If you are planning a short vacation or a short-term visit, most stay limits at RV parks won’t affect you. However, most parks have a max limit for stay time though each park has its own rules. But generally, how long can you stay at an RV park?
Here’s what I know having just come off a month on the road:
Many RV parks have a limit of 28 days, and others have no limit. Some will allow you to stay for a few more days if you have a membership with Good Sam or AAA, and they may offer discounts as well. For those with permanent residents, they likely offer weekly, monthly, and yearly rates.
Ultimately, the length of your stay really depends on the park itself and your membership.
So in this article, we’ll explore the different limits, how to know which parks have different limits, and what to do if it’s time to go, but you want to stay in the area.
So let’s talk more about park rules and where you can stay for long term plans.
🏨 This Hostel In Germany Is An Indoor Vintage Rv Park 🚐 Would You Stay Here❓ pic.twitter.com/Xs2lPi5FLx
— ThatKatsTravel (@katskloset) November 10, 2020
Do RV parks have a time limit?
Many parks limit stays to 28 days if you reserve in advance. Not all RV parks have a time limit, but some parks won’t let people stay beyond 12 months due to legal or insurance reasons.
As most of this article will say, it depends on the park. The amount of time you can stay at an RV park varies by location.
If you are further up north in colder weather, you have to deal with pipes freezing. So, a lot of parks will close for the winter and only allow warmer weather for opening. The farther south you go, the more parks you will see that are open year-round.
In fact, one of our favorite RV parks, Rancheros de Sante Fe in Santa Fe, New Mexico, closes at the end of October and doesn’t reopen until March.
For the most part, RV parks don’t have much of a time limit as campgrounds do. RV parks are looked at when you want a longer-term stay and are looking for discounts.
Some RV parks are limited on space, though, and while they might be ideal depending on your RV size, you might have to look elsewhere.
In some places, it’s illegal to stay in an RV for a full 12 months in one location.
That may be due to the laws, but you may also be contending with the campground’s insurance policy. After all, they may consider you to be a permanent resident if you stay for 12 consecutive months, which may increase the policy cost to the park owner.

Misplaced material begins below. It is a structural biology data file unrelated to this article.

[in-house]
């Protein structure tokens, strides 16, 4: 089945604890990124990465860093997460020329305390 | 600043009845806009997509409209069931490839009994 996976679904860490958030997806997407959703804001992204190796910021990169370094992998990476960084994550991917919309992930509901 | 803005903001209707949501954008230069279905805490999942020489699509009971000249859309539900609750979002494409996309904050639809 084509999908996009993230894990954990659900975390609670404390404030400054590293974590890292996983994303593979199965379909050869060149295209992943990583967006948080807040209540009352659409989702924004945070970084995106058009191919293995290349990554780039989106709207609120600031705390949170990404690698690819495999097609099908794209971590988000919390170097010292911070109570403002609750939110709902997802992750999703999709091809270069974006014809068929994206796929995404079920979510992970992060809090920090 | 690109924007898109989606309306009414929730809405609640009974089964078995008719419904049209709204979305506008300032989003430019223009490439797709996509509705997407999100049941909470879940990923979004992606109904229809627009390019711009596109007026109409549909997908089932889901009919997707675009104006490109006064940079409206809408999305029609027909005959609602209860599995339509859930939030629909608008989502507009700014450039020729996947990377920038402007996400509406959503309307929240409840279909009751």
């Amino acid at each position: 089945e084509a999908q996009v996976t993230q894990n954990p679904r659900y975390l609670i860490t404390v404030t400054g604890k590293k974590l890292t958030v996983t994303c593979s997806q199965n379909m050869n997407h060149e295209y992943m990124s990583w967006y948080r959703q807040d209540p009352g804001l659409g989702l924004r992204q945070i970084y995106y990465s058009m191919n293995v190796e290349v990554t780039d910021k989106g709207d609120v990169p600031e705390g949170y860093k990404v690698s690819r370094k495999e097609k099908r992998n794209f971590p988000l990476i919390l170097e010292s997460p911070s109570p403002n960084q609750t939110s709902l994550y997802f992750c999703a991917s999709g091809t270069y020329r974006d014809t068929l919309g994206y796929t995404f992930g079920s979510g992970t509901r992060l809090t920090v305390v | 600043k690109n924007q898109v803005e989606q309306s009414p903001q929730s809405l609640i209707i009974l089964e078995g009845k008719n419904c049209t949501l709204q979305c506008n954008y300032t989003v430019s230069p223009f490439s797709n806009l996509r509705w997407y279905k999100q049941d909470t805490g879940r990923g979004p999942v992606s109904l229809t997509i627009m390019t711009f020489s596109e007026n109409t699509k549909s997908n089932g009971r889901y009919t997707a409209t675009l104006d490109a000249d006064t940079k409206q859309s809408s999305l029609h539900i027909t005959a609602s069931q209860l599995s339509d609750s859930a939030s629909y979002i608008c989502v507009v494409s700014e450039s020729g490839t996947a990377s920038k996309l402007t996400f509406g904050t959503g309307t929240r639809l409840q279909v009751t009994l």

Not to say that you couldn’t move for a month and come back though you may lose your spot and have to find a new site.
I’m at an RV park where you can putt-putt- golf until 11pm
It’s supposed to be 10pm but they’ve not yet changed the timers from DST pic.twitter.com/D5REkBKnNu
— ⚡ Rob Rosenberger and 3,514 others (@rsnbrgr) November 14, 2020
How long can you live in an RV park?
An RV park typically offers some long-term options for up to 12-months, but may even offer permanent residence spots. By comparison, campgrounds and RV resorts are typically short-term and the length will vary between 2-4 weeks.
But as I keep saying, it depends on the park and the area you’re in.
RV parks generally are looked at for more long term solutions. If you’re expecting a weekend trip, then you may want to look at going to a campground.
The rule of thumb for most campgrounds is that you can stay in them for up to 14 days. After that, you can move to another campground. However, this depends on each individual campground and who runs them.
RV parks in the Northern US are generally only open from mid-spring till late autumn. However, some parks may let you stay in place during the winter. Most won’t let winter stay due to hookup pipes freezing.
RV parks in the south, though, tend to stay open year-round, especially in Florida. If you’re planning on staying long-term at an RV park, you might even get discounts.
— ian lesuh (@IanLeSage) February 6, 2019
Do some RV parks allow permanent residents?
Yes. Some RV parks do allow permanent residents. Typically these fall into 2 categories; ones with older RVs and mobile homes, or higher-end parks with late-model RVs only.
Some of these parks don’t like kids and are looking for older people.
Think of it as living in an ordinary 55+ neighborhood, but the houses are RVs. This comes with having excellent manners and respect for the people’s sites next to yours.
This includes taking note of quiet hours, not walking into another site area, and making sure your guests don’t disturb others. On top of this, you need to be wary of reviews.
Since you might be a permanent guest, other guests, whether also permanent, can complain about you.
Complaining as in the appearance of your RV, if you’re too rowdy, and if your site isn’t well kept. It reminds me a lot of a house with an HOA.